When it is the poor dying
Malawi is facing the worst cholera crisis in decades. As we speak, over 1,090 deaths have been recorded by Sunday.
The past few days have seen us losing, on average, is people a day. The number of cumulative cases has exceeded 33,000 with more cases being recorded every day.
But one would competently contend that this crisis has not received the response it needed. If you go about our streets, it is business as usual and the government has not been as vocal and stringent as it needed to be with its measures in containing the spread of this disease.
Some three years ago, we faced a similar crisis with the then novel coronavirus, which knocked the world to its knees.
With Covid, all of us could tell that there was a crisis in the country. We had the privilege of seeing the State President time and again on national television or hearing his somber voice on radio, lamenting the devastation in the wake of the virus.
The Covid Presidential Taskforce, which comprised ministers who cashed in a lot of allowances, held press conferences time and again, warning us about this disease.
The police whipped us in the streets for contravening containment measures, and we felt that life had to be lived differently.
But this has not been the case with cholera. The approach to the disease has been too casual as compared to the havoc it is wreaking.
While the presidential taskforce has been extended to also tackle cholera, its initiatives have been lukewarm.
The only serious containment measure they tried to implement was the closure of schools in Blantyre and Lilongwe early in the year, but the purpose of the closure remains questionable as schools continue to operate as the disease escalates.
The government has not done anything to alter the way Malawians live their lives so as to stop the spread of cholera. What we have now is only news about cholera.
Poor hygiene is a big problem in this country and there is a need for serious State intervention on this. The average Malawian does not give a damn about hygiene.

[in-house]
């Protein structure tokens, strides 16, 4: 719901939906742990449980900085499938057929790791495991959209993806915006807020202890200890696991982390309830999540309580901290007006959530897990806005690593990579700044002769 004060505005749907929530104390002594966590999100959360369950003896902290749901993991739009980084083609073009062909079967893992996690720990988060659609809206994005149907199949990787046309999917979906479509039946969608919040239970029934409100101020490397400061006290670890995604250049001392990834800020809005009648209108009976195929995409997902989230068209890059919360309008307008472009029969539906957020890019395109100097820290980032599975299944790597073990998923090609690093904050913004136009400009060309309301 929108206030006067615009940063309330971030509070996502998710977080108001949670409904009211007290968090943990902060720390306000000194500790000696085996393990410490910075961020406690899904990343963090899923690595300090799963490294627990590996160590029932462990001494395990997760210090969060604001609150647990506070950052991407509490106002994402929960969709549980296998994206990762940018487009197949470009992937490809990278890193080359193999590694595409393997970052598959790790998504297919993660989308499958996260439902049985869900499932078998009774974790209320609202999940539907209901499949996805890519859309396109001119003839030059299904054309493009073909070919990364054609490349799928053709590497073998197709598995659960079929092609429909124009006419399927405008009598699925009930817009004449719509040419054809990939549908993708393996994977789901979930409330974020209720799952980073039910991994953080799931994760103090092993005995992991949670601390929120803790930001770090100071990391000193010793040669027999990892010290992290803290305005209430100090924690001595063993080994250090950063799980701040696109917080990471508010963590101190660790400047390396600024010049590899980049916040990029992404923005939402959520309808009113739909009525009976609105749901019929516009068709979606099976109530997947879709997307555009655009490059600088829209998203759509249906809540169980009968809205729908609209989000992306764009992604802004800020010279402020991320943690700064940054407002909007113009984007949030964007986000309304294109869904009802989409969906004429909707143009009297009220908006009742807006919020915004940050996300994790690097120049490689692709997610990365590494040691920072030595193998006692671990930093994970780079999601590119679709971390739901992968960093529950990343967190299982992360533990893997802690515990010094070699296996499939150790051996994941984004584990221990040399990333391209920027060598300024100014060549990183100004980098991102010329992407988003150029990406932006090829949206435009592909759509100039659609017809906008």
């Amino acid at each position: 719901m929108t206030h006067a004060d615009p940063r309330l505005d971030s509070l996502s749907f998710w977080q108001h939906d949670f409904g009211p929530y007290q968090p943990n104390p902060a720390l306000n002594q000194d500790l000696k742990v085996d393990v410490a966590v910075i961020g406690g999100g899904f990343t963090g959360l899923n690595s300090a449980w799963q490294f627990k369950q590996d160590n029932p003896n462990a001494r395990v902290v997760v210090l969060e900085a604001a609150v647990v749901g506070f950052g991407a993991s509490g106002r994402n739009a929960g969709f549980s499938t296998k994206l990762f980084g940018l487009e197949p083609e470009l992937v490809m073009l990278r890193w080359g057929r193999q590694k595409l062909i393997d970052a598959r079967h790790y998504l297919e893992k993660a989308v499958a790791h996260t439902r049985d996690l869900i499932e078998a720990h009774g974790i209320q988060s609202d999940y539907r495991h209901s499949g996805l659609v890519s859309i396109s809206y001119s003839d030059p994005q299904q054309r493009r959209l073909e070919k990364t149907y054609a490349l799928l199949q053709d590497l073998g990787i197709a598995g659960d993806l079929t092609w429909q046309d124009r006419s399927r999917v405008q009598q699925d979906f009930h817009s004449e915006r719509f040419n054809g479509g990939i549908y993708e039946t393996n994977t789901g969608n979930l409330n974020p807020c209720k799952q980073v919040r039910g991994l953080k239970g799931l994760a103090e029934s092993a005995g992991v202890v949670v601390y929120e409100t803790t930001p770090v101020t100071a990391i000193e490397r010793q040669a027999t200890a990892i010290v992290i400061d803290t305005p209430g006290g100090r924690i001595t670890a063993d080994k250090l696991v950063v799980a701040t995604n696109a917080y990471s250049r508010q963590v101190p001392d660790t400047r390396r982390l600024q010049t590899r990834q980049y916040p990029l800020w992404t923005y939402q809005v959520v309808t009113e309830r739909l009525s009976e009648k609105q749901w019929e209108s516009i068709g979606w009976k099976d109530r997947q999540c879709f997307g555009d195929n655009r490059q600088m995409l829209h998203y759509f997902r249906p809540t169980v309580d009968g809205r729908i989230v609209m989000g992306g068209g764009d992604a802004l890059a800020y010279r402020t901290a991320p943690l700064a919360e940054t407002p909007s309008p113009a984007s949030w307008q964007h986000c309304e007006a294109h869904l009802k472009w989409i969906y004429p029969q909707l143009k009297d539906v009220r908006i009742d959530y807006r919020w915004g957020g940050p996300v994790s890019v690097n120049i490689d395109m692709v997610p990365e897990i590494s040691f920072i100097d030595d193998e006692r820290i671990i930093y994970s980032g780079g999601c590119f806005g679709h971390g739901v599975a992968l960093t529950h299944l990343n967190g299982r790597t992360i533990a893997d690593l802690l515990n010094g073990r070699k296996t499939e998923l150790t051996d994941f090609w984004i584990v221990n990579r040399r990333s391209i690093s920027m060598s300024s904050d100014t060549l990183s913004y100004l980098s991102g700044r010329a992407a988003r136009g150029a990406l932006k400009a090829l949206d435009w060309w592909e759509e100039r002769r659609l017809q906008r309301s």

People will eat bananas and throw the peels on the streets from the windows of their luxury cars. Our streets are like dumping sites and everyone is allowed to do as they please.
You do not even have to talk about market places, which are more or less like sewages. The sewer systems themselves are in dilapidated state such that you get fumes of sewage right at the heart of Blantyre City. We have people selling food on the streets, right in front of sludge. And yet nobody is doing anything about this.
While we are to blame as citizens for our poor hygiene, the levels of dirt in this country demand serious State intervention, more so during this time of cholera.
It is the duty of the State to protect citizens even from themselves. It was about time that the Malawi Government had strict rules on hygiene in this country for this problem is way beyond the stage of civic education.
Malawians must be stopped from living like hogs. It is just embarrassing. There was a time when former president, Bingu wa Mutharika, prohibited vending in our streets. His administration did not hesitate to scold those who flouted these rules and, for once, we had clean cities.
But look at our streets today. It is as if nobody is in charge and anything goes. We are a pathetic country that fails to meet even the basics of life.
With Covid, all of us were forced to wear masks and to stay at home. It was the rich who were dying and rich people in power had to make sure that death did not knock on their doors.
With cholera, it is business as usual and there is nothing special being done on hygiene. Afterall, it is the poor dying – and isn’t dying what these people do best?
When you consider the situation we are in, one cannot help but recall a social theorist called Judith Butler who argues somewhere that there are mournable and unmournable lives. The powers-that-be decide whose lives matter. And when you are poor, your death does not matter.